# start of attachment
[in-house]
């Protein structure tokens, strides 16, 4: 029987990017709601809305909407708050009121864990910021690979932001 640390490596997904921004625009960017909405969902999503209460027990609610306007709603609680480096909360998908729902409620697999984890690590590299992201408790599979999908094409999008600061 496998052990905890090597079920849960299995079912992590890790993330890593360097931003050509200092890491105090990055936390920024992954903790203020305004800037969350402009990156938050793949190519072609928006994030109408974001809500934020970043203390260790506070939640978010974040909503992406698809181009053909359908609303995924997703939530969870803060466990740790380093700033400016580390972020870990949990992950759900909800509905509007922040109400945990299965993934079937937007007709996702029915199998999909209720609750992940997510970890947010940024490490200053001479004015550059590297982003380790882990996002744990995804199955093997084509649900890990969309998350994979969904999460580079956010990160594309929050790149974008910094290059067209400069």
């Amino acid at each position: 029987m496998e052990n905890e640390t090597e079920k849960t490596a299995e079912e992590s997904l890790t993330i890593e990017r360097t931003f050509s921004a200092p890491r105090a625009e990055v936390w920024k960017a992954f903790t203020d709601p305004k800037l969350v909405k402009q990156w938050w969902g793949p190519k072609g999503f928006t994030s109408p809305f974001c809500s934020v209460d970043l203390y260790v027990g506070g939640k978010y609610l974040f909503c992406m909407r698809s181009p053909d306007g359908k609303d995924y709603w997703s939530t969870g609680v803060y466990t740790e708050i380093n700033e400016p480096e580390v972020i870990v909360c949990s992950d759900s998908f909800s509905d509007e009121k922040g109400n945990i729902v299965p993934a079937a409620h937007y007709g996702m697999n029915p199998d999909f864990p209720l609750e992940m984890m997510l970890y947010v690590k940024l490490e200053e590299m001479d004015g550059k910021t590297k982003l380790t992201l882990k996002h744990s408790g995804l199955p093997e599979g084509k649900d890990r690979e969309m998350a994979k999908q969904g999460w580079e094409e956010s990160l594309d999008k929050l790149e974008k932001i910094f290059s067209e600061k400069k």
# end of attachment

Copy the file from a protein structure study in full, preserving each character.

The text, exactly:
[in-house]
């Protein structure tokens, strides 16, 4: 029987990017709601809305909407708050009121864990910021690979932001 640390490596997904921004625009960017909405969902999503209460027990609610306007709603609680480096909360998908729902409620697999984890690590590299992201408790599979999908094409999008600061 496998052990905890090597079920849960299995079912992590890790993330890593360097931003050509200092890491105090990055936390920024992954903790203020305004800037969350402009990156938050793949190519072609928006994030109408974001809500934020970043203390260790506070939640978010974040909503992406698809181009053909359908609303995924997703939530969870803060466990740790380093700033400016580390972020870990949990992950759900909800509905509007922040109400945990299965993934079937937007007709996702029915199998999909209720609750992940997510970890947010940024490490200053001479004015550059590297982003380790882990996002744990995804199955093997084509649900890990969309998350994979969904999460580079956010990160594309929050790149974008910094290059067209400069």
């Amino acid at each position: 029987m496998e052990n905890e640390t090597e079920k849960t490596a299995e079912e992590s997904l890790t993330i890593e990017r360097t931003f050509s921004a200092p890491r105090a625009e990055v936390w920024k960017a992954f903790t203020d709601p305004k800037l969350v909405k402009q990156w938050w969902g793949p190519k072609g999503f928006t994030s109408p809305f974001c809500s934020v209460d970043l203390y260790v027990g506070g939640k978010y609610l974040f909503c992406m909407r698809s181009p053909d306007g359908k609303d995924y709603w997703s939530t969870g609680v803060y466990t740790e708050i380093n700033e400016p480096e580390v972020i870990v909360c949990s992950d759900s998908f909800s509905d509007e009121k922040g109400n945990i729902v299965p993934a079937a409620h937007y007709g996702m697999n029915p199998d999909f864990p209720l609750e992940m984890m997510l970890y947010v690590k940024l490490e200053e590299m001479d004015g550059k910021t590297k982003l380790t992201l882990k996002h744990s408790g995804l199955p093997e599979g084509k649900d890990r690979e969309m998350a994979k999908q969904g999460w580079e094409e956010s990160l594309d999008k929050l790149e974008k932001i910094f290059s067209e600061k400069k």